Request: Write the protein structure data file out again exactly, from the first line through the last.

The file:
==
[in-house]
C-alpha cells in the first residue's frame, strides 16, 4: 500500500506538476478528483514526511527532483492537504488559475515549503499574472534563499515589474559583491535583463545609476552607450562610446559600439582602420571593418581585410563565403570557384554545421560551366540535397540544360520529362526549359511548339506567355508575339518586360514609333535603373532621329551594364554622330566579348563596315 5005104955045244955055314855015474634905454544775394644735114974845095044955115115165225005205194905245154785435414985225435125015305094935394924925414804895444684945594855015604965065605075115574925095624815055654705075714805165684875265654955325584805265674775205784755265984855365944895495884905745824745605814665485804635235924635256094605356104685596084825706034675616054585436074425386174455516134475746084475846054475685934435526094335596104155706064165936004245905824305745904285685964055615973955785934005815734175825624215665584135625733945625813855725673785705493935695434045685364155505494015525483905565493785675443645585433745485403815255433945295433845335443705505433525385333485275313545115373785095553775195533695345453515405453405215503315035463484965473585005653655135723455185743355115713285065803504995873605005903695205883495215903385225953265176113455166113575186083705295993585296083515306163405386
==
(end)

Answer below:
[in-house]
C-alpha cells in the first residue's frame, strides 16, 4: 500500500506538476478528483514526511527532483492537504488559475515549503499574472534563499515589474559583491535583463545609476552607450562610446559600439582602420571593418581585410563565403570557384554545421560551366540535397540544360520529362526549359511548339506567355508575339518586360514609333535603373532621329551594364554622330566579348563596315 5005104955045244955055314855015474634905454544775394644735114974845095044955115115165225005205194905245154785435414985225435125015305094935394924925414804895444684945594855015604965065605075115574925095624815055654705075714805165684875265654955325584805265674775205784755265984855365944895495884905745824745605814665485804635235924635256094605356104685596084825706034675616054585436074425386174455516134475746084475846054475685934435526094335596104155706064165936004245905824305745904285685964055615973955785934005815734175825624215665584135625733945625813855725673785705493935695434045685364155505494015525483905565493785675443645585433745485403815255433945295433845335443705505433525385333485275313545115373785095553775195533695345453515405453405215503315035463484965473585005653655135723455185743355115713285065803504995873605005903695205883495215903385225953265176113455166113575186083705295993585296083515306163405386